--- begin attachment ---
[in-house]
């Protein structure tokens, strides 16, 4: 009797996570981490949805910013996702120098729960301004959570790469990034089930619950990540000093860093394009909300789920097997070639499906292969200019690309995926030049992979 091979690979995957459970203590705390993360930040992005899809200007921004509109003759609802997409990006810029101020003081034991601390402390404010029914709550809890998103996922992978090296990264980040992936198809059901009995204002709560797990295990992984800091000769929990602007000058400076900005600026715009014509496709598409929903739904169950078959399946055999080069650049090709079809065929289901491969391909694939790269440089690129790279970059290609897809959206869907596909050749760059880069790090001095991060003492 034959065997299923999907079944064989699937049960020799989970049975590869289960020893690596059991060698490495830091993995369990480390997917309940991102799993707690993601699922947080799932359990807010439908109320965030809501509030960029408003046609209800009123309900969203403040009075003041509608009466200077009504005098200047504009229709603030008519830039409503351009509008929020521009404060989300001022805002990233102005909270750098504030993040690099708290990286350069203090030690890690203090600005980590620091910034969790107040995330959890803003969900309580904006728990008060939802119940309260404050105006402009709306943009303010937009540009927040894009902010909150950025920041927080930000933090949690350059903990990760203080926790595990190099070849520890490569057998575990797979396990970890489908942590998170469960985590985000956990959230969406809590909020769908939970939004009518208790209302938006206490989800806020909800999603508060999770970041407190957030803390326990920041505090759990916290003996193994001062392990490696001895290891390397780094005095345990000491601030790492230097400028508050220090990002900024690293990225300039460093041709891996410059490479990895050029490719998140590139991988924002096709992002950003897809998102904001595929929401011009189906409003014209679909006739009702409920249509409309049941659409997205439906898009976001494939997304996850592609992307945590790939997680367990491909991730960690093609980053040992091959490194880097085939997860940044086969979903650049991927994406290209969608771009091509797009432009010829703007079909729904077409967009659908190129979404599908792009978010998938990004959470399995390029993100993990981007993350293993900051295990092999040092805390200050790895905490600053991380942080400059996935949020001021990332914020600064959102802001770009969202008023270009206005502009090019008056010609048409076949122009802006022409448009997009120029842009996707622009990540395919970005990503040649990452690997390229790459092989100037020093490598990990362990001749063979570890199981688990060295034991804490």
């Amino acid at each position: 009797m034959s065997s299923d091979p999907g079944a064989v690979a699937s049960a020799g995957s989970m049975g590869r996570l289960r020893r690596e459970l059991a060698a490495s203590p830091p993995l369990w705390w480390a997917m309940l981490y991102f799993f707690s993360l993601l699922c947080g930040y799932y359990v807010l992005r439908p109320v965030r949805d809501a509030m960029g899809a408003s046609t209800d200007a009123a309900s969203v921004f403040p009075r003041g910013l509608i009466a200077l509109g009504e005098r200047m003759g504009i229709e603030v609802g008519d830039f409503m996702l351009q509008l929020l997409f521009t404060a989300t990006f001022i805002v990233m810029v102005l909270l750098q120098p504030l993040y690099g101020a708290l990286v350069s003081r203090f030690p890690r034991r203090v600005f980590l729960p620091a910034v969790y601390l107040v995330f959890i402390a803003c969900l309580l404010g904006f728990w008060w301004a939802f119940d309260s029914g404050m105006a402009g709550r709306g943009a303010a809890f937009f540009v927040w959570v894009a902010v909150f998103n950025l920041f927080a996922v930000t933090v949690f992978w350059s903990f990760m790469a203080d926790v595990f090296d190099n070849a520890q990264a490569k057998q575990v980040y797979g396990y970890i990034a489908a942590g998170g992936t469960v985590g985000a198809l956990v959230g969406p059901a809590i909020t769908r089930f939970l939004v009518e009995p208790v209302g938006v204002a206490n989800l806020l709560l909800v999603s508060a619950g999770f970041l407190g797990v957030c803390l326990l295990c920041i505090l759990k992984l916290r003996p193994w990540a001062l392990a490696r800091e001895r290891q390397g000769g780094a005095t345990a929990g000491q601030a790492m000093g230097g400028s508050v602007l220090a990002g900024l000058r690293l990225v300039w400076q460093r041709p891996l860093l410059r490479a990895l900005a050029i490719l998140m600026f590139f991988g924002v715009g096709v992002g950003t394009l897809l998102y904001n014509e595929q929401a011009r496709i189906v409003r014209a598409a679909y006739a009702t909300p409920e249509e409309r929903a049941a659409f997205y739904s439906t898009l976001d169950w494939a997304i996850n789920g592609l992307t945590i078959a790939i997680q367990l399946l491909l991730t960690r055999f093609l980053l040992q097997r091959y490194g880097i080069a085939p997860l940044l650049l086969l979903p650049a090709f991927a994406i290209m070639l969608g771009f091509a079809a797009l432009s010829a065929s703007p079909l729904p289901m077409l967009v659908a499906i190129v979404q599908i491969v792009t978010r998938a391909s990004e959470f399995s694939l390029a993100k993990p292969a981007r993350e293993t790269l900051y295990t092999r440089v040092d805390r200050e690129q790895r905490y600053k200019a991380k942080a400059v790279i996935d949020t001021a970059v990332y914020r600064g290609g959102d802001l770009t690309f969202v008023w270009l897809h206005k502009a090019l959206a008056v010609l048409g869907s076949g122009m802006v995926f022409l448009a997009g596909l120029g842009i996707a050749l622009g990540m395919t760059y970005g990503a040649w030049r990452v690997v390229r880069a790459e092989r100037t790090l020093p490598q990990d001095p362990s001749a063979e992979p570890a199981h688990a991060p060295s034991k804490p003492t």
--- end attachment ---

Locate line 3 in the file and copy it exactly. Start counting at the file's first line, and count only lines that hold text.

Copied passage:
């Amino acid at each position: 009797m034959s065997s299923d091979p999907g079944a064989v690979a699937s049960a020799g995957s989970m049975g590869r996570l289960r020893r690596e459970l059991a060698a490495s203590p830091p993995l369990w705390w480390a997917m309940l981490y991102f799993f707690s993360l993601l699922c947080g930040y799932y359990v807010l992005r439908p109320v965030r949805d809501a509030m960029g899809a408003s046609t209800d200007a009123a309900s969203v921004f403040p009075r003041g910013l509608i009466a200077l509109g009504e005098r200047m003759g504009i229709e603030v609802g008519d830039f409503m996702l351009q509008l929020l997409f521009t404060a989300t990006f001022i805002v990233m810029v102005l909270l750098q120098p504030l993040y690099g101020a708290l990286v350069s003081r203090f030690p890690r034991r203090v600005f980590l729960p620091a910034v969790y601390l107040v995330f959890i402390a803003c969900l309580l404010g904006f728990w008060w301004a939802f119940d309260s029914g404050m105006a402009g709550r709306g943009a303010a809890f937009f540009v927040w959570v894009a902010v909150f998103n950025l920041f927080a996922v930000t933090v949690f992978w350059s903990f990760m790469a203080d926790v595990f090296d190099n070849a520890q990264a490569k057998q575990v980040y797979g396990y970890i990034a489908a942590g998170g992936t469960v985590g985000a198809l956990v959230g969406p059901a809590i909020t769908r089930f939970l939004v009518e009995p208790v209302g938006v204002a206490n989800l806020l709560l909800v999603s508060a619950g999770f970041l407190g797990v957030c803390l326990l295990c920041i505090l759990k992984l916290r003996p193994w990540a001062l392990a490696r800091e001895r290891q390397g000769g780094a005095t345990a929990g000491q601030a790492m000093g230097g400028s508050v602007l220090a990002g900024l000058r690293l990225v300039w400076q460093r041709p891996l860093l410059r490479a990895l900005a050029i490719l998140m600026f590139f991988g924002v715009g096709v992002g950003t394009l897809l998102y904001n014509e595929q929401a011009r496709i189906v409003r014209a598409a679909y006739a009702t909300p409920e249509e409309r929903a049941a659409f997205y739904s439906t898009l976001d169950w494939a997304i996850n789920g592609l992307t945590i078959a790939i997680q367990l399946l491909l991730t960690r055999f093609l980053l040992q097997r091959y490194g880097i080069a085939p997860l940044l650049l086969l979903p650049a090709f991927a994406i290209m070639l969608g771009f091509a079809a797009l432009s010829a065929s703007p079909l729904p289901m077409l967009v659908a499906i190129v979404q599908i491969v792009t978010r998938a391909s990004e959470f399995s694939l390029a993100k993990p292969a981007r993350e293993t790269l900051y295990t092999r440089v040092d805390r200050e690129q790895r905490y600053k200019a991380k942080a400059v790279i996935d949020t001021a970059v990332y914020r600064g290609g959102d802001l770009t690309f969202v008023w270009l897809h206005k502009a090019l959206a008056v010609l048409g869907s076949g122009m802006v995926f022409l448009a997009g596909l120029g842009i996707a050749l622009g990540m395919t760059y970005g990503a040649w030049r990452v690997v390229r880069a790459e092989r100037t790090l020093p490598q990990d001095p362990s001749a063979e992979p570890a199981h688990a991060p060295s034991k804490p003492t």